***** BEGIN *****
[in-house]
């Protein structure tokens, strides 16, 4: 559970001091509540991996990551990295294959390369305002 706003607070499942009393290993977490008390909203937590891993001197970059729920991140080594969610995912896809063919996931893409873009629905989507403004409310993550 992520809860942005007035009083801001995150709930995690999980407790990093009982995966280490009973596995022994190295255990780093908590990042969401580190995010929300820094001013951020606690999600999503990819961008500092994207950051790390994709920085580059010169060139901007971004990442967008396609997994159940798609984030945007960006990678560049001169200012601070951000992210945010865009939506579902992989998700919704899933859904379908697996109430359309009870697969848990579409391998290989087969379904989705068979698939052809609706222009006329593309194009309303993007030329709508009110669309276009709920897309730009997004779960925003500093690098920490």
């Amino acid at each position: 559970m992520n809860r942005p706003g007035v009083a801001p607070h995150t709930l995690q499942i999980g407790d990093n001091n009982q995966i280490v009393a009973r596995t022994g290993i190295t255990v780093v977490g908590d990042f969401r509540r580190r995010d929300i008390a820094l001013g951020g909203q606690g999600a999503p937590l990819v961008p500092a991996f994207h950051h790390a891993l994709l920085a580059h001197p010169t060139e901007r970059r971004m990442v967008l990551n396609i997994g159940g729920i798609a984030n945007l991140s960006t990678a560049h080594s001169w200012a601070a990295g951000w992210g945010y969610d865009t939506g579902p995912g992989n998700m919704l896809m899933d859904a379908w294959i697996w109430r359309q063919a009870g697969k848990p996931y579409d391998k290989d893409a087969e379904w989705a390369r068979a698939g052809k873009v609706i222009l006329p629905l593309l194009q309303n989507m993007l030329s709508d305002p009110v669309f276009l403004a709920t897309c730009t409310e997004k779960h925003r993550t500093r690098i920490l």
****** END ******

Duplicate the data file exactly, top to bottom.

[in-house]
């Protein structure tokens, strides 16, 4: 559970001091509540991996990551990295294959390369305002 706003607070499942009393290993977490008390909203937590891993001197970059729920991140080594969610995912896809063919996931893409873009629905989507403004409310993550 992520809860942005007035009083801001995150709930995690999980407790990093009982995966280490009973596995022994190295255990780093908590990042969401580190995010929300820094001013951020606690999600999503990819961008500092994207950051790390994709920085580059010169060139901007971004990442967008396609997994159940798609984030945007960006990678560049001169200012601070951000992210945010865009939506579902992989998700919704899933859904379908697996109430359309009870697969848990579409391998290989087969379904989705068979698939052809609706222009006329593309194009309303993007030329709508009110669309276009709920897309730009997004779960925003500093690098920490």
């Amino acid at each position: 559970m992520n809860r942005p706003g007035v009083a801001p607070h995150t709930l995690q499942i999980g407790d990093n001091n009982q995966i280490v009393a009973r596995t022994g290993i190295t255990v780093v977490g908590d990042f969401r509540r580190r995010d929300i008390a820094l001013g951020g909203q606690g999600a999503p937590l990819v961008p500092a991996f994207h950051h790390a891993l994709l920085a580059h001197p010169t060139e901007r970059r971004m990442v967008l990551n396609i997994g159940g729920i798609a984030n945007l991140s960006t990678a560049h080594s001169w200012a601070a990295g951000w992210g945010y969610d865009t939506g579902p995912g992989n998700m919704l896809m899933d859904a379908w294959i697996w109430r359309q063919a009870g697969k848990p996931y579409d391998k290989d893409a087969e379904w989705a390369r068979a698939g052809k873009v609706i222009l006329p629905l593309l194009q309303n989507m993007l030329s709508d305002p009110v669309f276009l403004a709920t897309c730009t409310e997004k779960h925003r993550t500093r690098i920490l």